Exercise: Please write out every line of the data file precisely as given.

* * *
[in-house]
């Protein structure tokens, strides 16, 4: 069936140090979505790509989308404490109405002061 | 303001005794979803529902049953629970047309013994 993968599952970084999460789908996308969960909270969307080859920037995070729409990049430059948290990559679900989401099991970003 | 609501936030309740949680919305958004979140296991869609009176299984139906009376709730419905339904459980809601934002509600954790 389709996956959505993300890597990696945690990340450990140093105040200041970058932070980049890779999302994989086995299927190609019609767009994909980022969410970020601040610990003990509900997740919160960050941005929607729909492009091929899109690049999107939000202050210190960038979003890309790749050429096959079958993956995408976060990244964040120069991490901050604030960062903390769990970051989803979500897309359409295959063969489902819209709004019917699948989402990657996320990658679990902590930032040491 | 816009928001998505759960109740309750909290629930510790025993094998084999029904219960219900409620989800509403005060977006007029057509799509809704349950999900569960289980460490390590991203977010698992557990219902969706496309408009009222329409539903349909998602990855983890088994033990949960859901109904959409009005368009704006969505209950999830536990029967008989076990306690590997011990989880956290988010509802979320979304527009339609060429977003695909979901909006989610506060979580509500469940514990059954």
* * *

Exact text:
[in-house]
């Protein structure tokens, strides 16, 4: 069936140090979505790509989308404490109405002061 | 303001005794979803529902049953629970047309013994 993968599952970084999460789908996308969960909270969307080859920037995070729409990049430059948290990559679900989401099991970003 | 609501936030309740949680919305958004979140296991869609009176299984139906009376709730419905339904459980809601934002509600954790 389709996956959505993300890597990696945690990340450990140093105040200041970058932070980049890779999302994989086995299927190609019609767009994909980022969410970020601040610990003990509900997740919160960050941005929607729909492009091929899109690049999107939000202050210190960038979003890309790749050429096959079958993956995408976060990244964040120069991490901050604030960062903390769990970051989803979500897309359409295959063969489902819209709004019917699948989402990657996320990658679990902590930032040491 | 816009928001998505759960109740309750909290629930510790025993094998084999029904219960219900409620989800509403005060977006007029057509799509809704349950999900569960289980460490390590991203977010698992557990219902969706496309408009009222329409539903349909998602990855983890088994033990949960859901109904959409009005368009704006969505209950999830536990029967008989076990306690590997011990989880956290988010509802979320979304527009339609060429977003695909979901909006989610506060979580509500469940514990059954």